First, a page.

UnitedHealthcare-Medtronic Insulin-Pump Deal Prompts Outrage

Miriam E Tucker

May 18, 2016

A major US health insurance company has announced it is going to restrict coverage for diabetes patients to just one insulin pump brand, which has prompted anger and concern from the patient and professional diabetes communities.

Earlier this month, UnitedHealthcare indicated that, on page 7 of a bulletin issued to healthcare providers, starting July 1, Medtronic would become the insurer's "preferred" durable medical equipment provider of insulin pumps for diabetes.

Patients won't be required to switch pump manufacturers right away, only after their current pumps go off warranty and no longer function properly. The decision doesn't apply to children under age 18, to continuous glucose monitors (CGMs), or to "disposable" pumps, including Insulet's Omnipod. The policy also doesn't apply to Medicare Advantage members or UnitedHealthcare Sierra Health and Life Commercial members.

UnitedHealthcare spokeswoman Kristen A Hellmer told Medscape Medical News, "Patient safety, service, and cost were key considerations in our decision process to partner with Medtronic, as we make a widely used and effective product available to our members while pursuing new ways to lower the cost of living with diabetes."

She cited the 2012 ASPIRE study, which found that pumps with a low-glucose threshold-suspend feature — currently available only from Medtronic — can help reduce the frequency and duration of hypoglycemic events (Diabetes Technol Ther. 2012;14:205-209).

Insulin pumps all work essentially the same way, but the brands differ in a variety of features, including insulin reservoir volume and delivery options, waterproofing, screen size and contrast, linkage with glucose meters/continuous sensors, download characteristics, and infusion-site options.

Asked his opinion, American Association of Clinical Endocrinologists (AACE) president George Grunberger, MD, expressed concern.

"AACE clearly would like to make sure there is freedom of choice and that patients and physicians choose what is best for the patient, not what one particular insurance company cut a deal to get," he told Medscape Medical News.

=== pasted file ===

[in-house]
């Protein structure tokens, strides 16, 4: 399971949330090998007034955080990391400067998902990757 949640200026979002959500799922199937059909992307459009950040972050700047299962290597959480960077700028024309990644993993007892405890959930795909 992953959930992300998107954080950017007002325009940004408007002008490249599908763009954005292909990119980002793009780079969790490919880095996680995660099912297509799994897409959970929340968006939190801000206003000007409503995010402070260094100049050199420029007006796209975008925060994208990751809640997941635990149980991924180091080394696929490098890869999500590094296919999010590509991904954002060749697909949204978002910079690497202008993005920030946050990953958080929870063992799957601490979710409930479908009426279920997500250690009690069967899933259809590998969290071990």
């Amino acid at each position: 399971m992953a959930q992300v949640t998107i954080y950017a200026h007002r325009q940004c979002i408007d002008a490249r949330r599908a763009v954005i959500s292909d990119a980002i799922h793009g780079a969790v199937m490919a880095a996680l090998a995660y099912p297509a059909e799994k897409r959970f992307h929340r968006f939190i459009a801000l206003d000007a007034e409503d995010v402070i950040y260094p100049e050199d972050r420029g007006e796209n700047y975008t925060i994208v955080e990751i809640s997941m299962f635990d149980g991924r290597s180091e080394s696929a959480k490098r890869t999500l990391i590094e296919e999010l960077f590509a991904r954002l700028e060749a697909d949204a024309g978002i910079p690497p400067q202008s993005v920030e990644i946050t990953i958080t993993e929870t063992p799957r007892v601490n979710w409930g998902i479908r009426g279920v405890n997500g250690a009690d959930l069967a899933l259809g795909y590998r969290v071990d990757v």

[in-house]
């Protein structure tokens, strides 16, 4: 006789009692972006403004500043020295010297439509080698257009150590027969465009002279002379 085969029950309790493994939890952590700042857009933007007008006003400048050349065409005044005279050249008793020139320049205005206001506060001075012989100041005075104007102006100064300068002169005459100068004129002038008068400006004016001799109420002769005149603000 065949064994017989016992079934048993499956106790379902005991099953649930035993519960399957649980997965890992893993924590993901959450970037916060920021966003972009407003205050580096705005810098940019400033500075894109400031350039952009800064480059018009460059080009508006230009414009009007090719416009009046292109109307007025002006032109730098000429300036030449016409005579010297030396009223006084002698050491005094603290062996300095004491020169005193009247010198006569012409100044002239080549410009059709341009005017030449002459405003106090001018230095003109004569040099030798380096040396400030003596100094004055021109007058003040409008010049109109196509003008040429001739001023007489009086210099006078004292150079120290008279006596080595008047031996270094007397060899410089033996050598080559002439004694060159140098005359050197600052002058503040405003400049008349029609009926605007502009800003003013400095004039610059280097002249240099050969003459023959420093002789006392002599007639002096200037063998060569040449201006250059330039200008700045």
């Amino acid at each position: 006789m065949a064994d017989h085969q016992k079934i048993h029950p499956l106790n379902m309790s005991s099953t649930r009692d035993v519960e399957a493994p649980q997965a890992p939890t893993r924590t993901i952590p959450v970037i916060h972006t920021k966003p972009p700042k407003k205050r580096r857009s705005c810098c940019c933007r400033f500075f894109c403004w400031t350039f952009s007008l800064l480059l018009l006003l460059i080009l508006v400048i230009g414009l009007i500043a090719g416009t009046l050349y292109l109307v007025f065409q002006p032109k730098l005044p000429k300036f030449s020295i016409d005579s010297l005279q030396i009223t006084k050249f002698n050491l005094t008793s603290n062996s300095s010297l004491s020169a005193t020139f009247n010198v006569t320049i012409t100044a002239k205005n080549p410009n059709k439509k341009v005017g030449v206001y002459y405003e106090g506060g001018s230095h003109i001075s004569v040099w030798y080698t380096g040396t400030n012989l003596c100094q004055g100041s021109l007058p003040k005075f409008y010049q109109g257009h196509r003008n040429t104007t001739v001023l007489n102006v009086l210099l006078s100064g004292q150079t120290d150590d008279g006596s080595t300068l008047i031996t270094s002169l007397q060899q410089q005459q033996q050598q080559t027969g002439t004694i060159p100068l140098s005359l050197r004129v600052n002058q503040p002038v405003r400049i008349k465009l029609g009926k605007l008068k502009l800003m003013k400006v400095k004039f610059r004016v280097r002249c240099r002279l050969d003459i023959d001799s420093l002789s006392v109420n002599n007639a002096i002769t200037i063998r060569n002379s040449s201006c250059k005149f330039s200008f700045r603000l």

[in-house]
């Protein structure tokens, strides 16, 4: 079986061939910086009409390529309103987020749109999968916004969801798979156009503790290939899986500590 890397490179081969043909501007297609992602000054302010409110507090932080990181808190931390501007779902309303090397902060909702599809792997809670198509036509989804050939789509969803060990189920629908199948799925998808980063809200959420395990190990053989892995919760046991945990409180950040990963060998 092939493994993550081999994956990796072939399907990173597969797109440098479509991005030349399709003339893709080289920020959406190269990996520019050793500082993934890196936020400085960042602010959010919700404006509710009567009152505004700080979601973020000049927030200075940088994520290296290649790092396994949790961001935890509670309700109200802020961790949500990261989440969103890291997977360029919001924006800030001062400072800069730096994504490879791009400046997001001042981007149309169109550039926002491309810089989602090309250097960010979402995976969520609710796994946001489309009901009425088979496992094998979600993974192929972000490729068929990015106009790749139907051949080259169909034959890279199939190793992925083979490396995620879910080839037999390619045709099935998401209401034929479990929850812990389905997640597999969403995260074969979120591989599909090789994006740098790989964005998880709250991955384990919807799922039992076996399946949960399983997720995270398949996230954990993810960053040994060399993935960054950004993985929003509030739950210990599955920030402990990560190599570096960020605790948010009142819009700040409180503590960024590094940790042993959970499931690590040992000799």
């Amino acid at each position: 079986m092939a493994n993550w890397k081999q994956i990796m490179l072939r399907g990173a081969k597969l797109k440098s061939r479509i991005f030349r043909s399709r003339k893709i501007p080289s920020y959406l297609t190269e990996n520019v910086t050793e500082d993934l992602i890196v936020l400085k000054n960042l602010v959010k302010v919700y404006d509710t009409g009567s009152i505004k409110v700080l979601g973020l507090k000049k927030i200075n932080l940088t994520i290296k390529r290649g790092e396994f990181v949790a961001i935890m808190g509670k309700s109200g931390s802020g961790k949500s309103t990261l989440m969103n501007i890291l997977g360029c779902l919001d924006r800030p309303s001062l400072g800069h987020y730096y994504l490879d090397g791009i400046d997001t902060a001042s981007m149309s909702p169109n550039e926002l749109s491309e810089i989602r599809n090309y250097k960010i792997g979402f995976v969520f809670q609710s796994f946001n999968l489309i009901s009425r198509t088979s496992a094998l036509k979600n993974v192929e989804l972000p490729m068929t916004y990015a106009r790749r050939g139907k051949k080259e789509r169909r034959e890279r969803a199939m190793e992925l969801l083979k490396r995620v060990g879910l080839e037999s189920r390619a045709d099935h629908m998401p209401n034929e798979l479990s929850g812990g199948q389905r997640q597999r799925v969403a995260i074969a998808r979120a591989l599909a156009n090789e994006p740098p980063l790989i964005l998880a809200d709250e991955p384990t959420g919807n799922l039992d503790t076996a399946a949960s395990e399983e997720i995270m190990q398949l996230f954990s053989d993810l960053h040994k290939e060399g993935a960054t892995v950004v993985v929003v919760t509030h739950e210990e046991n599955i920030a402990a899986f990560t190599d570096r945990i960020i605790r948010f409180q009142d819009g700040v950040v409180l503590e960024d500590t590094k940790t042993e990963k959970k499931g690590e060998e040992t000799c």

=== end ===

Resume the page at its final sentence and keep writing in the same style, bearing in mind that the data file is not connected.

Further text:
"To try to force patients and doctors into accepting a particular device like an insulin pump that might not be best for them just makes no sense clinically or otherwise."

It's a Matter of Choice

Other professional groups issued statements endorsing the concept of choice, without specifically naming the entities involved.

A statement posted May 10 on the American Diabetes Association's website said: "Partnerships between insurers and vendors that limit therapeutic choices may impair a patient's access to certain treatments and tools and adversely affect patient outcomes."

And a statement from the Juvenile Diabetes Research Fund (JDRF), which sponsors work on the artificial pancreas involving many device companies, says: "We know some insurers are putting in place agreements with drug and device manufacturers that put certain brands of drugs or devices on a preferred, in-network category, based on negotiations between the plan and the company.

"These and other market dynamics could affect innovation and access to [type 1 diabetes] therapies," the statement adds.

And on the widely read diabetes patient site diaTribe, founder and industry expert Kelly Close and her associate Adam Brown write: "Will more insurance companies move in the direction of [UnitedHealthcare] — exclusive deals on pumps and perhaps even CGMs, in the future? We certainly hope not, but it's easy to imagine this type of agreement spreading."

Patients Express Outrage on Social Media: #DiabetesAccessMatters

Meanwhile, patients with type 1 diabetes are expressing outrage on social media, using the hashtag #DiabetesAccessMatters and #MyPumpMyChoice among others.

"Medtronic needs to be in the market, but does not need to be the market," Twitter user and type 1 diabetes advocate Wes Ton @WeAreNotWaiting tweeted last week.

And an online petition, "Get United Health Care to Cover all Insulin Pumps," has thus far garnered nearly 5000 signatures.

Ms Hellmer told Medscape Medical News that exceptions will be possible. "UnitedHealthcare values the relationship between patients and physicians and recognizes that different options are sometimes needed. We will have a clinical exception process in place and will work directly with the prescribing physician to evaluate any instances in which he/she believes a non-Medtronic pump may be required."

Dr Grunberger said, "Obviously, I'll do everything possible in my practice to make sure patients get what the patient and I decide, not the insurance company."

Dr Grunberger conducts research for Novo Nordisk, Eli Lilly, AstraZeneca, Sanofi, Lexicon, and Medtronic and is on the speaker's bureau for Novo, Lilly, Sanofi, and Janssen Pharmaceuticals.

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